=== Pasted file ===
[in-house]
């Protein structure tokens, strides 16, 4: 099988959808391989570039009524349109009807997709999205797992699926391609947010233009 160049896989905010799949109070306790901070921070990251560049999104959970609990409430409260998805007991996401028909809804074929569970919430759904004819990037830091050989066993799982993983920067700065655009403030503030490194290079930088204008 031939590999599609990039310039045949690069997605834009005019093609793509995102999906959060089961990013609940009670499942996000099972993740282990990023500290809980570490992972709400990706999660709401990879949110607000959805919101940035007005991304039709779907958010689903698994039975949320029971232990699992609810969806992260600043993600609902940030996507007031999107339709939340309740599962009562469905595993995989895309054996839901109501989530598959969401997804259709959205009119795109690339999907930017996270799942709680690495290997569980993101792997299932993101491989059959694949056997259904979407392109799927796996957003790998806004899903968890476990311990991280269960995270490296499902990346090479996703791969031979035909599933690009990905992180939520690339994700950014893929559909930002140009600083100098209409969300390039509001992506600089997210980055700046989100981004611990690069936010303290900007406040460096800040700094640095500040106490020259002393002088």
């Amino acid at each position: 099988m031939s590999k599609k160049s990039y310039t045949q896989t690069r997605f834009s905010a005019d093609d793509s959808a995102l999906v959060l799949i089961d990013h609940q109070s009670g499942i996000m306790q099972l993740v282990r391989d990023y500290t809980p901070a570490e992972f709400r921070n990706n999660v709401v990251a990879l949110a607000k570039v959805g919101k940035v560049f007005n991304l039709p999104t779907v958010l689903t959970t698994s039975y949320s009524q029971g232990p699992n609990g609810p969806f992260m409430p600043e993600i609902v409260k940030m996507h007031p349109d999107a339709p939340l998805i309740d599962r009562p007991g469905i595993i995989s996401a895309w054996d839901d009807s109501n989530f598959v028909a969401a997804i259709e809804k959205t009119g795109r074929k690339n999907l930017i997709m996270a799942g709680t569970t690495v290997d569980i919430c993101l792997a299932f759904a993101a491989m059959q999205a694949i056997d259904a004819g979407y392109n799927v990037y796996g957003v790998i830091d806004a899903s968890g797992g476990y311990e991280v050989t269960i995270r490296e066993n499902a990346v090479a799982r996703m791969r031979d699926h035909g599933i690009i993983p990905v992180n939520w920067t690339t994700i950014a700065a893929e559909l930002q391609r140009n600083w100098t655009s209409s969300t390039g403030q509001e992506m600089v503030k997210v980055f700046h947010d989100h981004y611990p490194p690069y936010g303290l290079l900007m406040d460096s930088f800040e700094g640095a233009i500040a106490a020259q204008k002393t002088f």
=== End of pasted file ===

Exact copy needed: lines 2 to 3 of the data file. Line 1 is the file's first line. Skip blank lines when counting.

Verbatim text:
């Protein structure tokens, strides 16, 4: 099988959808391989570039009524349109009807997709999205797992699926391609947010233009 160049896989905010799949109070306790901070921070990251560049999104959970609990409430409260998805007991996401028909809804074929569970919430759904004819990037830091050989066993799982993983920067700065655009403030503030490194290079930088204008 031939590999599609990039310039045949690069997605834009005019093609793509995102999906959060089961990013609940009670499942996000099972993740282990990023500290809980570490992972709400990706999660709401990879949110607000959805919101940035007005991304039709779907958010689903698994039975949320029971232990699992609810969806992260600043993600609902940030996507007031999107339709939340309740599962009562469905595993995989895309054996839901109501989530598959969401997804259709959205009119795109690339999907930017996270799942709680690495290997569980993101792997299932993101491989059959694949056997259904979407392109799927796996957003790998806004899903968890476990311990991280269960995270490296499902990346090479996703791969031979035909599933690009990905992180939520690339994700950014893929559909930002140009600083100098209409969300390039509001992506600089997210980055700046989100981004611990690069936010303290900007406040460096800040700094640095500040106490020259002393002088």
């Amino acid at each position: 099988m031939s590999k599609k160049s990039y310039t045949q896989t690069r997605f834009s905010a005019d093609d793509s959808a995102l999906v959060l799949i089961d990013h609940q109070s009670g499942i996000m306790q099972l993740v282990r391989d990023y500290t809980p901070a570490e992972f709400r921070n990706n999660v709401v990251a990879l949110a607000k570039v959805g919101k940035v560049f007005n991304l039709p999104t779907v958010l689903t959970t698994s039975y949320s009524q029971g232990p699992n609990g609810p969806f992260m409430p600043e993600i609902v409260k940030m996507h007031p349109d999107a339709p939340l998805i309740d599962r009562p007991g469905i595993i995989s996401a895309w054996d839901d009807s109501n989530f598959v028909a969401a997804i259709e809804k959205t009119g795109r074929k690339n999907l930017i997709m996270a799942g709680t569970t690495v290997d569980i919430c993101l792997a299932f759904a993101a491989m059959q999205a694949i056997d259904a004819g979407y392109n799927v990037y796996g957003v790998i830091d806004a899903s968890g797992g476990y311990e991280v050989t269960i995270r490296e066993n499902a990346v090479a799982r996703m791969r031979d699926h035909g599933i690009i993983p990905v992180n939520w920067t690339t994700i950014a700065a893929e559909l930002q391609r140009n600083w100098t655009s209409s969300t390039g403030q509001e992506m600089v503030k997210v980055f700046h947010d989100h981004y611990p490194p690069y936010g303290l290079l900007m406040d460096s930088f800040e700094g640095a233009i500040a106490a020259q204008k002393t002088f």